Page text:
Can You Say No?
post # 85 — May 23, 2006 — a Strategy post
Today I posted a new article on my website entitled Strategy Means Saying “No”.
I won’t try to summarize all of the arguments here, but will just point out that the article is about the difficulty that all companies and all individuals have in turning away the opportunity for short-term cash in order to stay focused on their declared strategy. (The article is an explicit follow-up to my earlier article Strategy and the Fat Smoker.)
One of the saddest mistakes businesses make is that by stressing growth and volume (goals that are almost sacred in most companies) they are inescapably, unavoidably inevitably led to compromise their own strategies and turn themselves into undifferentiated organizations that look like everybody else.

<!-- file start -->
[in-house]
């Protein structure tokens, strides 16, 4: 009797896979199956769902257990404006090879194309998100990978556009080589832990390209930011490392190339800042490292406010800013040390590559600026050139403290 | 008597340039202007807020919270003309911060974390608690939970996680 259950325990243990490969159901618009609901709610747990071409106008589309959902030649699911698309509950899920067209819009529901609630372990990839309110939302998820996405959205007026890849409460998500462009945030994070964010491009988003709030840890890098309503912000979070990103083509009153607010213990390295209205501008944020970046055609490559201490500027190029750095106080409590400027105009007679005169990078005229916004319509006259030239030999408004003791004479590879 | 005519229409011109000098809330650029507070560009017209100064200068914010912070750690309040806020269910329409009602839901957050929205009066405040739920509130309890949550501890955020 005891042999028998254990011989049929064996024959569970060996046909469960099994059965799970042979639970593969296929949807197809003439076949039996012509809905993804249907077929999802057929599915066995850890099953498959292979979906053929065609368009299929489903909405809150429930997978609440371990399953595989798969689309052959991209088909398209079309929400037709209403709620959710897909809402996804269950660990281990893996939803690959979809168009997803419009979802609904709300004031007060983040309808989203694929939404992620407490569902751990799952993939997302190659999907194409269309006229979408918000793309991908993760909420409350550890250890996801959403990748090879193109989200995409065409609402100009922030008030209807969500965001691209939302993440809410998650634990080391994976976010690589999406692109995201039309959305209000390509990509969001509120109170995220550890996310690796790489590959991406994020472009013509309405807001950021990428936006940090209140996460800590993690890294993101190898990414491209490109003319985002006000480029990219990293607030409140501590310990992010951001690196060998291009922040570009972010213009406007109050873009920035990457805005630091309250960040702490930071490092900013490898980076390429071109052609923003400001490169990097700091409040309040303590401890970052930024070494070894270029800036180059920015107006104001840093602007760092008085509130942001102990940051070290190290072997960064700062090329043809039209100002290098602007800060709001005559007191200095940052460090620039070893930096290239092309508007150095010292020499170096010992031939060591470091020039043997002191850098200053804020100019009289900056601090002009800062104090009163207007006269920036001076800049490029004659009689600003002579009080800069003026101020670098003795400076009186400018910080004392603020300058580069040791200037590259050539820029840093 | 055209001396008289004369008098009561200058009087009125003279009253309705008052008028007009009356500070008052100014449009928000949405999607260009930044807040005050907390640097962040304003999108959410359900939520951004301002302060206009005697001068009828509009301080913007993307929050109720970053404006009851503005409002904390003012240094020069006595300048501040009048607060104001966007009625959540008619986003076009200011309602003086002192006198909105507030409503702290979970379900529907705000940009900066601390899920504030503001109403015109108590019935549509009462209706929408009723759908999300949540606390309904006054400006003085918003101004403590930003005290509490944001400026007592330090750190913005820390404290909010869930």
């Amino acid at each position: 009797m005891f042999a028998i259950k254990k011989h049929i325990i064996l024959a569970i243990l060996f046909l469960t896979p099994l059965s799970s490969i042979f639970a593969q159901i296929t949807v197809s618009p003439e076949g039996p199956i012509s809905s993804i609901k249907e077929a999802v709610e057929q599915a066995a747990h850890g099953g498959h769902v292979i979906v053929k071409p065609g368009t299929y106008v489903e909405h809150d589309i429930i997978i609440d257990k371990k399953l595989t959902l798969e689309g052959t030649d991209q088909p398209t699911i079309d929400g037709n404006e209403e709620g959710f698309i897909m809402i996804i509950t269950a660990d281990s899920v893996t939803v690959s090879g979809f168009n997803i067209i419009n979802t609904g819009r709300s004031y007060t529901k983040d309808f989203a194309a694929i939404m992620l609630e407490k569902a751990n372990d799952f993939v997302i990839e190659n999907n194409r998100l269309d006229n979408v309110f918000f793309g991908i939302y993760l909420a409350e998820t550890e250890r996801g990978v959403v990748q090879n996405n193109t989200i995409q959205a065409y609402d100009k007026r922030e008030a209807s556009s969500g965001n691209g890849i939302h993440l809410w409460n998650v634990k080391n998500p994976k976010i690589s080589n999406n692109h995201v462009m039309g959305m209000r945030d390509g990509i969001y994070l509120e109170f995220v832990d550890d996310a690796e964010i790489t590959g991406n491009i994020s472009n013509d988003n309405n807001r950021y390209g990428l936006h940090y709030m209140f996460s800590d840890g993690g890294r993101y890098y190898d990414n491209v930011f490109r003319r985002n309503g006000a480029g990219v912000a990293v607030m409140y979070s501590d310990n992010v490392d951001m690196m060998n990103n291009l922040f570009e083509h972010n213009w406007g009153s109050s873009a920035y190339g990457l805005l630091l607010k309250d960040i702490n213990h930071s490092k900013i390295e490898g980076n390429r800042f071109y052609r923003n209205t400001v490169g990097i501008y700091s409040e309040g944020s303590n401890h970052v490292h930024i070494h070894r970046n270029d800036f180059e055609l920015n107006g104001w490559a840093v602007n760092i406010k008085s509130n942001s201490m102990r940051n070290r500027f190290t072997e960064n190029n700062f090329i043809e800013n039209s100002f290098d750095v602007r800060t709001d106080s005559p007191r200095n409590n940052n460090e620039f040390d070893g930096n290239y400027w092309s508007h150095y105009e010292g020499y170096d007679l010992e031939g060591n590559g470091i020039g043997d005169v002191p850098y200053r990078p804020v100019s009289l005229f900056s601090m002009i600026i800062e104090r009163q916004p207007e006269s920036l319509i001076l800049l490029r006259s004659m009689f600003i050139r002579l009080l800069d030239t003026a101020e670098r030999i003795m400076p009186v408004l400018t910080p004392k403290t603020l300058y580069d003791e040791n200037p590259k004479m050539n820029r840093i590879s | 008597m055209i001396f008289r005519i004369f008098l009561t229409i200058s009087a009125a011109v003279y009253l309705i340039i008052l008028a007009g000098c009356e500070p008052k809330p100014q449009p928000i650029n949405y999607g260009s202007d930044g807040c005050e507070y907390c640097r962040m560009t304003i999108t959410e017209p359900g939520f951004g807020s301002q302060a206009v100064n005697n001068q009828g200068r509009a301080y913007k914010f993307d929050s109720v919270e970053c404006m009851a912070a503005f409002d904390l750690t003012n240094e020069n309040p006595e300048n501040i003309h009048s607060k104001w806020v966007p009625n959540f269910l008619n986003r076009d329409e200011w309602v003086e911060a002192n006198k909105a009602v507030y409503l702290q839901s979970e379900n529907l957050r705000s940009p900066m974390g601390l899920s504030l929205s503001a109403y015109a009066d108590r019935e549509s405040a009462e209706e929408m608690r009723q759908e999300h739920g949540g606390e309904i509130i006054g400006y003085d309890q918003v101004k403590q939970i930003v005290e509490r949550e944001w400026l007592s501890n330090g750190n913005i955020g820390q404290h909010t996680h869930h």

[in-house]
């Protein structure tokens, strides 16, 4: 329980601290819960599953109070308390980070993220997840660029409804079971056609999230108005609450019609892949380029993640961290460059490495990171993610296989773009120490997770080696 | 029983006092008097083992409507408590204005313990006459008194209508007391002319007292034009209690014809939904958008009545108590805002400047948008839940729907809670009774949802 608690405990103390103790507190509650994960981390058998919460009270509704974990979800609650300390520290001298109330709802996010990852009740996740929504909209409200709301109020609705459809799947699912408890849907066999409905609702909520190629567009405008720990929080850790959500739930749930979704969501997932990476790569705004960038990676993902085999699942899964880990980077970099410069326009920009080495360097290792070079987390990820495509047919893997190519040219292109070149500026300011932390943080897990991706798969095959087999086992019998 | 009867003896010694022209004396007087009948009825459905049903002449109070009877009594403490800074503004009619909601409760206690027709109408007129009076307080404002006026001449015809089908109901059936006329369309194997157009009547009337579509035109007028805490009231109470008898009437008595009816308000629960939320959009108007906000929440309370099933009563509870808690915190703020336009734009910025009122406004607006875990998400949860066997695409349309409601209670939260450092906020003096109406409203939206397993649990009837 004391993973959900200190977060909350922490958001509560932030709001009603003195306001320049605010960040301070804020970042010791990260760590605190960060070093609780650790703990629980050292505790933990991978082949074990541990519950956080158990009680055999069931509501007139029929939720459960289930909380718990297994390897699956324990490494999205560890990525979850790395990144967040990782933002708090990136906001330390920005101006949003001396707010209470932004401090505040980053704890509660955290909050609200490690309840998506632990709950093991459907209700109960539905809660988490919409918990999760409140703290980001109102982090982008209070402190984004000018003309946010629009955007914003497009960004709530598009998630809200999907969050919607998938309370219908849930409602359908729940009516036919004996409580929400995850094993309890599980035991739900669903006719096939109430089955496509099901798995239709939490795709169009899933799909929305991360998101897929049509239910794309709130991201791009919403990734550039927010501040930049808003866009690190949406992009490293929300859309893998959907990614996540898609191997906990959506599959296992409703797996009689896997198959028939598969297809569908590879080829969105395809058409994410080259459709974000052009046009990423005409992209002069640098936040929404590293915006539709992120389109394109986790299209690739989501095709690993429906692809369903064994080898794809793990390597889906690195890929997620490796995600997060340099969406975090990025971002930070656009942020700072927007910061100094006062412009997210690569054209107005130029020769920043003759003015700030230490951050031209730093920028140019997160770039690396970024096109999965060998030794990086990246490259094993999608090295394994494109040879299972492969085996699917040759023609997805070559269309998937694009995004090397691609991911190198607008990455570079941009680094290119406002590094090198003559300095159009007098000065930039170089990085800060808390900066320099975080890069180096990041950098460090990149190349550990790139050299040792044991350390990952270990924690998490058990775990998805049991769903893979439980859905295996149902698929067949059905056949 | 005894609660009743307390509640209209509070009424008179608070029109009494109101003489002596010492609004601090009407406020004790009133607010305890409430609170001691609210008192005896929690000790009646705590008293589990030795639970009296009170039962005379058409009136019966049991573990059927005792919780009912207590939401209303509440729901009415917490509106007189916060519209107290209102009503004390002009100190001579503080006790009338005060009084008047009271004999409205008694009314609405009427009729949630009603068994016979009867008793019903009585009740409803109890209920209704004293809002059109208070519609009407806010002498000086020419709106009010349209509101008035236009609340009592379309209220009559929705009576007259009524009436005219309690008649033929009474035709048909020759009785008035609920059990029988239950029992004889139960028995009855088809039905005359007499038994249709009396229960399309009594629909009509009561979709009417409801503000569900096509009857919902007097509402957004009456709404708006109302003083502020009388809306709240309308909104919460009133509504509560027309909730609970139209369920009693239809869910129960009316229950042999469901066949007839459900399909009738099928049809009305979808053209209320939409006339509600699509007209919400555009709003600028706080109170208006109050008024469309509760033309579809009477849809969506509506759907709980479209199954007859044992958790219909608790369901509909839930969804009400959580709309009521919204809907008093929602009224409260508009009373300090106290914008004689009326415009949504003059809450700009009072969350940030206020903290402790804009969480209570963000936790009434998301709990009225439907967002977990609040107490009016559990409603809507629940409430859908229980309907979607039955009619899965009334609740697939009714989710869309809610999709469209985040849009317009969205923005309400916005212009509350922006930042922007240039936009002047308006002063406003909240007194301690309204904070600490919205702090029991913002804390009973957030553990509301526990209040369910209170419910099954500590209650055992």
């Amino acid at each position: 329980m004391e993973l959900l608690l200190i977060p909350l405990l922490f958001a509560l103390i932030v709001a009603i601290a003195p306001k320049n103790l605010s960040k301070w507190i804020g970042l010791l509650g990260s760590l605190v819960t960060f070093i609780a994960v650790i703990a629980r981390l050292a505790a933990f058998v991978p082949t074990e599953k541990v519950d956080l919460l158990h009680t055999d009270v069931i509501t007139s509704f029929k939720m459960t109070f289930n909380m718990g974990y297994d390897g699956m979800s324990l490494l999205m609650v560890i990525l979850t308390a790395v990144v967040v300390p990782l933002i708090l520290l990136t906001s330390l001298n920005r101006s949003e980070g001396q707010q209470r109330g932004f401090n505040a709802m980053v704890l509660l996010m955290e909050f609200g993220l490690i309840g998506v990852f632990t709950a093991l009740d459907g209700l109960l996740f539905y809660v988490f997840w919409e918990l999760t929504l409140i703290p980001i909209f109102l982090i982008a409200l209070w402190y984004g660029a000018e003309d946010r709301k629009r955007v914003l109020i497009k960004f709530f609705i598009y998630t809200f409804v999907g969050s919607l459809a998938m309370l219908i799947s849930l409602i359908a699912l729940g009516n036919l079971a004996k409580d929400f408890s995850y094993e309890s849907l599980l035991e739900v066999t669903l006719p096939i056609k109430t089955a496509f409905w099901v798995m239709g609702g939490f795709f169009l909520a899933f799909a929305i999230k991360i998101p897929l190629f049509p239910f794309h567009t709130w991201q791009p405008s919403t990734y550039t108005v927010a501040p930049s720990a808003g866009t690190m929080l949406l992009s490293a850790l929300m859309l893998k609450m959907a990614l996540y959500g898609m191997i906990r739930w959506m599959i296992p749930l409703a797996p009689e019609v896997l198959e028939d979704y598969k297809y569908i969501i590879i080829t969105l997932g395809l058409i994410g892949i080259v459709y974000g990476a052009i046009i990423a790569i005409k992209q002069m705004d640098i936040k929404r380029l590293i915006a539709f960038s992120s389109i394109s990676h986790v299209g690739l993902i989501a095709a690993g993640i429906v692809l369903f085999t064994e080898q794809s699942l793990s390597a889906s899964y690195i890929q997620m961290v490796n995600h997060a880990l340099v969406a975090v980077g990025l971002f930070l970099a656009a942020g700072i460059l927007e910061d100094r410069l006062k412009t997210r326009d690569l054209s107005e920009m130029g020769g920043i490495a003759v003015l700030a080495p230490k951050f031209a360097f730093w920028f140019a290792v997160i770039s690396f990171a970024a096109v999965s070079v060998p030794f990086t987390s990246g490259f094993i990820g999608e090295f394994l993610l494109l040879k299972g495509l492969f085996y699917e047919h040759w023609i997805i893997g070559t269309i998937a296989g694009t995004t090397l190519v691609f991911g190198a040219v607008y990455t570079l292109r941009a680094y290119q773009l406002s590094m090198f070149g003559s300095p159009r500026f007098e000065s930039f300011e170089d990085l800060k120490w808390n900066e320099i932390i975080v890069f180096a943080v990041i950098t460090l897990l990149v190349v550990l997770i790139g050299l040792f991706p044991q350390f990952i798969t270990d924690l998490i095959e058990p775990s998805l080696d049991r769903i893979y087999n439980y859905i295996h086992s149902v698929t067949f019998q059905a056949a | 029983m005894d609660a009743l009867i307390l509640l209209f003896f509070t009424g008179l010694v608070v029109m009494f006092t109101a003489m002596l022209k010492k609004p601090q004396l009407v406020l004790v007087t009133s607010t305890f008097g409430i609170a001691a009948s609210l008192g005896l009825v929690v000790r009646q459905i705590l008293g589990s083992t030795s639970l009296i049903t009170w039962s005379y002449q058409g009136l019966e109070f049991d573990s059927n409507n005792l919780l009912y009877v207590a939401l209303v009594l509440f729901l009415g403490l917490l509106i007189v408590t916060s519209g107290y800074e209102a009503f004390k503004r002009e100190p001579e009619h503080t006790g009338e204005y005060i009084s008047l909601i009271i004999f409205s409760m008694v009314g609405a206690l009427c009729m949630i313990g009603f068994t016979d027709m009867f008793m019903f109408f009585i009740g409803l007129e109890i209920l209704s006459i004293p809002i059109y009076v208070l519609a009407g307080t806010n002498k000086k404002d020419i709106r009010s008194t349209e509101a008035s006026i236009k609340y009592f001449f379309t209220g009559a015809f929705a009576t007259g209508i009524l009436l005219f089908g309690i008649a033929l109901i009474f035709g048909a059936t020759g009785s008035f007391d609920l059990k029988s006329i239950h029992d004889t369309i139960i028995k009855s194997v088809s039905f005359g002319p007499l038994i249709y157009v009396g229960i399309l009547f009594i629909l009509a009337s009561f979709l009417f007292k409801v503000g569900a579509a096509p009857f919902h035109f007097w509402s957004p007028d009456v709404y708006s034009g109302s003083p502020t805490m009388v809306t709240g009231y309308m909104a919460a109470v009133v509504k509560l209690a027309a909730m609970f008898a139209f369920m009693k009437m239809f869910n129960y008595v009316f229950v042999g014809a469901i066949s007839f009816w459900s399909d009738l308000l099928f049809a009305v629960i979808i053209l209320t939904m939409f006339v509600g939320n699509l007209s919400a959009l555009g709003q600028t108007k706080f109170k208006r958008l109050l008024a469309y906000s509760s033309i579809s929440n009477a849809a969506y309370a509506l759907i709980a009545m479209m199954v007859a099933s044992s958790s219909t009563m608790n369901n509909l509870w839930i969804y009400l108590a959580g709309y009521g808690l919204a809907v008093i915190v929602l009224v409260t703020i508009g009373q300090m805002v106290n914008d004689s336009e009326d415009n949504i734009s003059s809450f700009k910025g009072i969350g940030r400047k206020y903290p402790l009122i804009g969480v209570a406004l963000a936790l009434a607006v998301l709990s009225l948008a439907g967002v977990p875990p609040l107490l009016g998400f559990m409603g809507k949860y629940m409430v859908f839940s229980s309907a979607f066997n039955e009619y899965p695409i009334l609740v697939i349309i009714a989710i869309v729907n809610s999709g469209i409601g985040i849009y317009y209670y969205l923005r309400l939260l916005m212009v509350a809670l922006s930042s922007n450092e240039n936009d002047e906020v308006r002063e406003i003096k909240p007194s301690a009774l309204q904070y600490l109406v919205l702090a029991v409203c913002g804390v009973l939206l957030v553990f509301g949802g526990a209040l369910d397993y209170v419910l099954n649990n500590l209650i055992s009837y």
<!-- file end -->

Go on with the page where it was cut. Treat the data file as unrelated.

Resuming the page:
If you stress growth and volume above all else, then you’ll end up, strategically, with the posture of “We’ll do anything you ask, just pay us and we’ll do it.” And you know what that reminds you of, right?
Being strategic is hard. It requires you to focus on what makes you truly differentiated and special, and truly delivering on that promise. You do achieve greater volume and profits because of your excellence.
But there’s a difference between “Let’s make money by delivering on our strategy” and “let’s make money any way we can.”
Too few companies (or individuals) have the courage and ambition to do the former, and too many companies (and individuals) come across with the latter clearly as their operating philosophy: “we’ll do anything for the money, just ask.”